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Ingredients

Adjust Servings:
500 g sauerkraut
2 medium carrots
celery root (medium carrot size)
4 medium potatoes
1 handful dried mushrooms (approx. 30 g)
1 tsp sugar
2 cloves garlic
2-3 bay leaves
1 medium onion
1 parsley root (medium-carrot-size)
3-4 allspice berries
1 bundle of greens (parsley, dill)
3 l beef stock or water
vegetable oil for frying
sour cream (for serving)
rye bread (for serving)
Monasterial Shchi – Mushroom Sauerkraut Soup

Monasterial Shchi – Mushroom Sauerkraut Soup

Features:
  • Dairy-Free
  • Gluten-Free
  • 35
  • Serves 6
  • Medium

Ingredients

  • 500 g sauerkraut

  • 2 medium carrots

  • celery root (medium carrot size)

  • 4 medium potatoes

  • 1 handful dried mushrooms (approx. 30 g)

  • 1 tsp sugar

  • 2 cloves garlic

  • 2-3 bay leaves

  • 1 medium onion

  • 1 parsley root (medium-carrot-size)

  • 3-4 allspice berries

  • 1 bundle of greens (parsley, dill)

  • 3 l beef stock or water

  • vegetable oil for frying

  • sour cream (for serving)

  • rye bread (for serving)

Directions

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Shchi is a staple of Russian as well as Ukrainian cuisine. If you look at a map, you will see that so-called “borsch zone” covers Ukraine, Poland, Lithuania, Belorussia and southern Russia. But in northern Russia and in the Urals shchi is a traditional dish. Mu granny, who is from the central part of Russia, used to cook absolutely delicious shchi so its taste is familiar to me. Shschi used to be cooked in a pot Russian oven, and is was made of either sauerkraut, or fresh cabbage, depending on the season.

I suggest you cook monasterial shchi with mushrooms. This delicious soup has intense vegetable and slightly sour taste and it is perfect for healthy nutrition.

Tips:

You may take either beef broth to make your shchi more rich, or vegetable broth. If you cook with beef broth, meat should be taken out of the broth and then served with shchi on a separate plate.

In a classic recipe, vegetables are added uncooked, except for sauerkraut (or cabbage). However, I prefer cooking roots before adding them to the soup as it enhances the soup with the fragrance.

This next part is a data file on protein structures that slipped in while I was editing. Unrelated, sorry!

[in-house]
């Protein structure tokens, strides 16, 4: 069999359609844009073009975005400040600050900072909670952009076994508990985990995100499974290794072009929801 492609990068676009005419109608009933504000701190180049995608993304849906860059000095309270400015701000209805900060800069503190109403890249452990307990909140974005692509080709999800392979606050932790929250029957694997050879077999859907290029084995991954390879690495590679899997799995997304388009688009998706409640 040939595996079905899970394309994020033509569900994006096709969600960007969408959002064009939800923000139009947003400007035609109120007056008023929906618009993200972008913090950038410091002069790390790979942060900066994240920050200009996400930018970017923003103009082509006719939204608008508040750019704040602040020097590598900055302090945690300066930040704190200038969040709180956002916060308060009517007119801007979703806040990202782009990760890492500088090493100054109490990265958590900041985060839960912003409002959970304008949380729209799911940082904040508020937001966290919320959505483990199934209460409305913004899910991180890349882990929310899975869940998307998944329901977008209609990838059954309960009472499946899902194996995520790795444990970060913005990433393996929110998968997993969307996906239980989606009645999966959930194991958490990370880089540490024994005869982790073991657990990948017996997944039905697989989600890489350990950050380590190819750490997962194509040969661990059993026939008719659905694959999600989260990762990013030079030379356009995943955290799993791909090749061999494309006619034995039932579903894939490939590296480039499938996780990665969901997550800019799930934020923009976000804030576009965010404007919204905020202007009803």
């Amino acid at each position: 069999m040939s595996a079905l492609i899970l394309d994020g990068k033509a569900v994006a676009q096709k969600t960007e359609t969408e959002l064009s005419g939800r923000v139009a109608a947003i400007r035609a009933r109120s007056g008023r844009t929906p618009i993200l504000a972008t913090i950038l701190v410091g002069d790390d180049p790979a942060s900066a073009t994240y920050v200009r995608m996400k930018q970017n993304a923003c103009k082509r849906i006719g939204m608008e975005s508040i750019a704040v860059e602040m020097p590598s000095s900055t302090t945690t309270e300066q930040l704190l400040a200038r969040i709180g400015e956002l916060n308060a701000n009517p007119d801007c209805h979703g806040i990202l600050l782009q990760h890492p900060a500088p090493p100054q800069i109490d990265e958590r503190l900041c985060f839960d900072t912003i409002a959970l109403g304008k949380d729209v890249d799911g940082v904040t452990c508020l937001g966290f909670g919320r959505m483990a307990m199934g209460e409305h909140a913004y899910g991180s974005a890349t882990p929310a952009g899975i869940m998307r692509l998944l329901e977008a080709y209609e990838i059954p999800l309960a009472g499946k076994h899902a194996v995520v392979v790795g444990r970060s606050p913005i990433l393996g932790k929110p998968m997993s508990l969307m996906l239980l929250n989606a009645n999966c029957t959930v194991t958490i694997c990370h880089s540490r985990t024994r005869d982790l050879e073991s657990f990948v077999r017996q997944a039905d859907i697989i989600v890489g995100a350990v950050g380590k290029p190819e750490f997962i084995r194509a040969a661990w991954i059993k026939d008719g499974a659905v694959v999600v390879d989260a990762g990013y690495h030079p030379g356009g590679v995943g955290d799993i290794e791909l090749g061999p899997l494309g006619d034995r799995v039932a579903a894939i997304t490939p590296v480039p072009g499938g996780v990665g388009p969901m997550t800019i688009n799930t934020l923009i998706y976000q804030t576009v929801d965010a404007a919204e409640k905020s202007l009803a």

Potatoes are optional. Personally I like shchi with potatoes.

The sourness of shchi depends on the sourness of sauerkraut. You should always try sauerkraut (or cabbage) before cooking it – if it is too sour, rinse it; if it is not sour enough, then you may add some sauerkraut brine to shchi.

Shchi is traditionally eaten with rye bread and sour cream.

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Steps

1
Done

In a bowl, place dried mushrooms and cover them with boiling water. Let them soak for at least 30 min.

2
Done

Remove the mushrooms, squeeze them lightly and slice.

3
Done

In a pan, heat 3 tablespoons of oil, mix together some sauerkraut, a teaspoon of sugar and mushroom broth. Cover with lid and cook over medium heat until sauerkraut is soft (about 15-20 min).

4
Done

Peel potatoes and cut into dices (1x2 cm) or to your liking.

5
Done

While sauerkraut is cooking, pour some beef broth or water into a soup pot, add a peeled onion, potatoes, mushrooms, bay leaf, allspice and mushroom broth (keep grit from falling into the soup). Bring to a boil and them simmer for about 10-15 min (until potatoes are almost done).

6
Done

Meanwhile, cut roots (celery, parsley, carrots) into dices (0.5x0.5) or strips, whatever you like. Sauté in oil until soft.

7
Done

In a soup, add sauerkraut and the roots. Add some salt and cook over low heat for another 5 min.

8
Done

Chop greens and garlic. Add greens to the soup, bring to a boil, then add chopped garlic, cover and let stand for at least 30 min. The soup even tastes better the next day.

How to serve:

Add hot with rye bread and sour cream.

How to keep:

Can be kept refrigerated for 4-5 days.

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